It was the second game of the baseball finals. My son’s team won the first game and another win would secure them the championship. But the good guys found themselves trailing late in game two. With only an inning to play, the top of the batting order came around. If a rally was going to happen, it needed to happen then.
And it did. A leadoff single, followed by another put runners on base. A strikeout came next laying a thick blanket of tension over the spectators. But our team kept hitting, and a base-clearing triple made the game closer. Another few hits, they had rallied to take a one-run lead. With two outs, the bases were still loaded, and my son stepped up to the plate.
It’s impossible to describe the feelings I had watching him knock the dirt off his cleats with his bat. Being down so late in the game, I had already resigned to a loss. The excitement of coming from behind already had my heart racing. With my son at bat, my heart felt like it was trying to escape from my body.
I watched my son as he stood in the batter’s box and took the first pitch. There are no called strikes off the pitching machine, so he watches the first pitch to get the timing. He looked up at me and gave me a thumbs up.
The next pitch came in. My son took a big cut and fouled the ball back to the backstop. He did the same with the following pitch, so he stood in the box with two strikes, two outs, and the bases loaded.
My heart went from thunderous pounding to absolute silence. I stopped breathing. This is one of those scenarios that I replayed over and over as a kid. Now, my son was living it. The chance to put the game out of reach for good. The chance to be a hero.
I wanted him to get that big hit that I imaged myself getting when I was his age. I wanted him to be hero. I wanted for him to hear everyone cheering his name. I wanted him to come back into the dugout and have his teammates tap him on the helmet in celebration.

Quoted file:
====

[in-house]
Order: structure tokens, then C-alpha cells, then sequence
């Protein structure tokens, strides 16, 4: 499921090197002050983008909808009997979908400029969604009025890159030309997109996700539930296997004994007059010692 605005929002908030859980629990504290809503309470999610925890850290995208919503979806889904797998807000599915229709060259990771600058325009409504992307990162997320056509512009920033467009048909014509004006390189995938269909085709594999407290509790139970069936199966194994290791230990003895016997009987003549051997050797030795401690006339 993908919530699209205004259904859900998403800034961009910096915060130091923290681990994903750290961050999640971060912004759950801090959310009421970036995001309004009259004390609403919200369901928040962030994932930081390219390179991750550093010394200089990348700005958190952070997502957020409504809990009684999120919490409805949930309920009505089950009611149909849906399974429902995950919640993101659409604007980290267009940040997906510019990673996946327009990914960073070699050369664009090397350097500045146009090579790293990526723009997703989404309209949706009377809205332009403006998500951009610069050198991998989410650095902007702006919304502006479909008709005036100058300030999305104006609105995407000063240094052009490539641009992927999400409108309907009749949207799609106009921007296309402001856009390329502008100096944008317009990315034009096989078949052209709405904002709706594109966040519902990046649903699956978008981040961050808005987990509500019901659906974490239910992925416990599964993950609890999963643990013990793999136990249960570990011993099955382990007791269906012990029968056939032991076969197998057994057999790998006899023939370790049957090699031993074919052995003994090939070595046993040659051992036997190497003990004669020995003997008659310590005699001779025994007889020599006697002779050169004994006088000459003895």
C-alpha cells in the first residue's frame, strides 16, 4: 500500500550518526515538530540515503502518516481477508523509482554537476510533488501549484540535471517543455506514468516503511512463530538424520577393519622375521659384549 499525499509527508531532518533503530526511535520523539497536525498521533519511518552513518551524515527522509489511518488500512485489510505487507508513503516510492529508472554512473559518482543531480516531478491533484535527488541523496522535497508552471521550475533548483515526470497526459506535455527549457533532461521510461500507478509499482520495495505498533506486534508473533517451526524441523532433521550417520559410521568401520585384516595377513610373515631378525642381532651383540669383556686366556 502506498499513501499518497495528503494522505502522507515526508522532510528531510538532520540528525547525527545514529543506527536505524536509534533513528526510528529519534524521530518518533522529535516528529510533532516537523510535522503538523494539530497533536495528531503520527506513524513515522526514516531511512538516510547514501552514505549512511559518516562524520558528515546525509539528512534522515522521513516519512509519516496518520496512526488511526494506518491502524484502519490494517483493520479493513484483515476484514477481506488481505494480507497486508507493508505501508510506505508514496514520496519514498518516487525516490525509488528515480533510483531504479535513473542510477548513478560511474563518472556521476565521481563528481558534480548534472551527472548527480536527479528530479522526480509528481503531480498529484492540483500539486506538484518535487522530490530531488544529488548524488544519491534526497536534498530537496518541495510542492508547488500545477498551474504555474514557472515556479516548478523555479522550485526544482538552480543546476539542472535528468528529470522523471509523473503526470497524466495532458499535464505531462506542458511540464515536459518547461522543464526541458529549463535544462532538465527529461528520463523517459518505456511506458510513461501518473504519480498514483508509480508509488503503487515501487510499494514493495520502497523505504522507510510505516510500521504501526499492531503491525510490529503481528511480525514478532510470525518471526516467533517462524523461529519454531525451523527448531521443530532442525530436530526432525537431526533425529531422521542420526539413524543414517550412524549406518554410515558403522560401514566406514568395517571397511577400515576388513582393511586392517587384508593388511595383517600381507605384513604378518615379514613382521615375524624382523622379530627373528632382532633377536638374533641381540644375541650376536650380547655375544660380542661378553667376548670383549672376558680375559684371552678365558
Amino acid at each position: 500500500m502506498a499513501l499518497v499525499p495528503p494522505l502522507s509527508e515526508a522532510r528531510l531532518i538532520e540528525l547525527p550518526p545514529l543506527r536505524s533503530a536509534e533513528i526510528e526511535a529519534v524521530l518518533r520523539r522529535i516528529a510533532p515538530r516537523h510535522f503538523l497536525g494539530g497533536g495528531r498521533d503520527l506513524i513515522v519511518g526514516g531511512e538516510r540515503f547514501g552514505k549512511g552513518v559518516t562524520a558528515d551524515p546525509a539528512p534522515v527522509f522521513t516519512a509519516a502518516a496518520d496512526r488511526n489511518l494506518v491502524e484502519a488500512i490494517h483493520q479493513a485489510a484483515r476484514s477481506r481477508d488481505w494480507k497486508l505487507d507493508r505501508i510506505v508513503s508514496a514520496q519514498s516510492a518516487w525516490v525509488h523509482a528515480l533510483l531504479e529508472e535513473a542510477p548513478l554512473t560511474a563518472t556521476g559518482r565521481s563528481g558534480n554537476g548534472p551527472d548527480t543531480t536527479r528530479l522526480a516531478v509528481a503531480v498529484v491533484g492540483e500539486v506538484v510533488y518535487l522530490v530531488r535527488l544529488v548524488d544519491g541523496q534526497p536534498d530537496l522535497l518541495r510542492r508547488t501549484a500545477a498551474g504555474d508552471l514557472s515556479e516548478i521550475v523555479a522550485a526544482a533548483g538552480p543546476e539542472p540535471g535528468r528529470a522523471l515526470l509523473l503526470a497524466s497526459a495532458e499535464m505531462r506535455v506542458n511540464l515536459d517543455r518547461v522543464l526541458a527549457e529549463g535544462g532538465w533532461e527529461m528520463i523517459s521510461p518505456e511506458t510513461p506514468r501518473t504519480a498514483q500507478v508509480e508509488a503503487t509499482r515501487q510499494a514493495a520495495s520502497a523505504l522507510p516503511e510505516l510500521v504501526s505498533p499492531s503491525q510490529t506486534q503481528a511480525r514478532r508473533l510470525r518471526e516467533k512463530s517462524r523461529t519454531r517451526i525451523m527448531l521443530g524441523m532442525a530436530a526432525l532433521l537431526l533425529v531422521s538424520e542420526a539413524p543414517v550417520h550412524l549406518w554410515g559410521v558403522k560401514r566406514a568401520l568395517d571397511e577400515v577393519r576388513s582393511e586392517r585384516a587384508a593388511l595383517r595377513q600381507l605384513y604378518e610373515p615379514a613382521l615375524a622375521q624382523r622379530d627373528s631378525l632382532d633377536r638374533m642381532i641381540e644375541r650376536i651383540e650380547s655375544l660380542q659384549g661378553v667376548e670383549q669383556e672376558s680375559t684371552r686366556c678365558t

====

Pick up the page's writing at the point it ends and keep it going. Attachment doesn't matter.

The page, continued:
I thought about how hard this kid had to work just to be on the field. How he had two seizures earlier that morning. How he put up with the ketogenic diet every day. How he takes a handful of pills every morning and night. How much these games take out of him. How much he gives of himself in these games to contribute, even if that means that is all he can do that day.
I wanted the universe to balance things out.
My son stood in that batter’s box and got himself ready for the next pitch. He went through his setup routine and eyed the pitching machine. With a three-count from the coach, the ball left the machine. I held my breath and watched my son take a big swing over the top of the ball.
The mighty Casey had struck out.
My heart sank as my son walked back to the dugout. I didn’t know what to say to him. I wasn’t sure how he was going to react, so I waited for him to say the first word.
He looked at me and said “I hope I get to hit again. Next time, I’ll get a hit.”
He walked past me and his coaches and teammates tapped him on the helmet and said “nice try”, and “good job”, and “nice swing”. Then the team, my son included, took the field with smiles as they looked to protect their lead.
I walked over to talk to my wife. We both wanted him to get that hit. We felt like the universe hadn’t given us what we needed for things to feel fair. But after I told her what he said, we both fought back tears.
It wasn’t about being the hero or winning a championship. It was about being on the field. It was about being a part of a team. It was about doing the best he could. It was about getting hits and striking out. I had gotten so wrapped up in wanting him to feel like a hero that I almost forgot to be grateful that he was there at all.
There will be plenty of opportunities for him to be a hero on the field. But every day, he teaches me lessons about what is important. He lives fearlessly in spite of his challenges. He lives generously even when things are taken from him. He lives every day pushing through failure and willing to try again. He lives his life with a smile.
For that, he’s my hero every day.
Originally published at Epilepsy Dad.